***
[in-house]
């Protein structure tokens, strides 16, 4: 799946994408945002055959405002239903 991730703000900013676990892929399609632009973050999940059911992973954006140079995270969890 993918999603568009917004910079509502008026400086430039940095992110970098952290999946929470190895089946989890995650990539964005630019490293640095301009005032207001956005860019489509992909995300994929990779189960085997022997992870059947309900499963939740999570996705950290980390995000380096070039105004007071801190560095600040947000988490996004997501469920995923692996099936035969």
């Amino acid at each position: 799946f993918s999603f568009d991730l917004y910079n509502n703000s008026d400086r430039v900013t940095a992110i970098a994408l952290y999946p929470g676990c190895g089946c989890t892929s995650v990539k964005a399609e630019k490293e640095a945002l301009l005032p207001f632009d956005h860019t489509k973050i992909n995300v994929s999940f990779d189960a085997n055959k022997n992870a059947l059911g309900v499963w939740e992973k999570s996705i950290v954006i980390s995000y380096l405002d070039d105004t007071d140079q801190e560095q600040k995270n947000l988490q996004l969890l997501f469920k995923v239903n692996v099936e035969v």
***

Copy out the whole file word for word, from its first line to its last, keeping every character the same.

[in-house]
């Protein structure tokens, strides 16, 4: 799946994408945002055959405002239903 991730703000900013676990892929399609632009973050999940059911992973954006140079995270969890 993918999603568009917004910079509502008026400086430039940095992110970098952290999946929470190895089946989890995650990539964005630019490293640095301009005032207001956005860019489509992909995300994929990779189960085997022997992870059947309900499963939740999570996705950290980390995000380096070039105004007071801190560095600040947000988490996004997501469920995923692996099936035969």
């Amino acid at each position: 799946f993918s999603f568009d991730l917004y910079n509502n703000s008026d400086r430039v900013t940095a992110i970098a994408l952290y999946p929470g676990c190895g089946c989890t892929s995650v990539k964005a399609e630019k490293e640095a945002l301009l005032p207001f632009d956005h860019t489509k973050i992909n995300v994929s999940f990779d189960a085997n055959k022997n992870a059947l059911g309900v499963w939740e992973k999570s996705i950290v954006i980390s995000y380096l405002d070039d105004t007071d140079q801190e560095q600040k995270n947000l988490q996004l969890l997501f469920k995923v239903n692996v099936e035969v």